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Factors affecting the representation of objects in distributed attention

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posted on 2023-06-07, 16:15 authored by Tricia Lesley Maxwell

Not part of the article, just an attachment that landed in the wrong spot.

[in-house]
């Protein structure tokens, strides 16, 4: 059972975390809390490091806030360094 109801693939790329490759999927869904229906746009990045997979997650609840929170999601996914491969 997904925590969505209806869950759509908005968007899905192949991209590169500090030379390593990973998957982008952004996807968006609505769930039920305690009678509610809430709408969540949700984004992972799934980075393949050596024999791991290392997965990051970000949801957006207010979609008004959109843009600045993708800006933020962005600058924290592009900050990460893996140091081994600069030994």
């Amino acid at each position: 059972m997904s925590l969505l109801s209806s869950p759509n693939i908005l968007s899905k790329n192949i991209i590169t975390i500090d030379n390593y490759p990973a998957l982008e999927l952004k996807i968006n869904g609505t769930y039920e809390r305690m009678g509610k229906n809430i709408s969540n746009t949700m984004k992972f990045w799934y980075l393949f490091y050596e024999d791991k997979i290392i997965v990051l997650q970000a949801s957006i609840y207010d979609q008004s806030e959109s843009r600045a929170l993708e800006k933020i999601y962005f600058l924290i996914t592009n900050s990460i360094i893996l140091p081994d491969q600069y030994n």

Our phenomenological experience of what we see around us is of an accurate representation. However, such information is widely distributed in the brain so necessitates that some form of co-ordination of this information takes place to enable a coherent view of the world. The most prominently researched theory is Feature Integration Theory (Treisman, 1993). This proposes that accurate binding is dependent on the current spatial distribution of attention. Individual objects compete for attention via activity in a master map of locations with competition being modulated by grouping processes. When attention is distributed, features are randomly selected and a bound object can be perceived to be located at any position within the attentional window. However, there is evidence to suggest that in distributed attention, coarse location information is available and two alternative proposals have been put forward. The first suggests that it is the information from a unitary feature that can determine the perceived location of a bound object (Tsal & Lavie, 1988) and the second proposes that the information from all contributing features is averaged to provide the location information (Ashby et al, 1996). One way to determine which model best represents feature integration is to investigate the contribution each feature makes to the perceived location of a bound object by using the illusory conjunction paradigm in which an object is formed when the visual system binds together individual features from items located in different parts of the display. Results indicated that in briefly presented displays, perception can be subject to tritan-like shifts in colour space. No support for spatial averaging or for the random rule was found. Rather, there was a strong indication that the perceived location of illusory objects was sourced from a single feature supporting the unitary rule.


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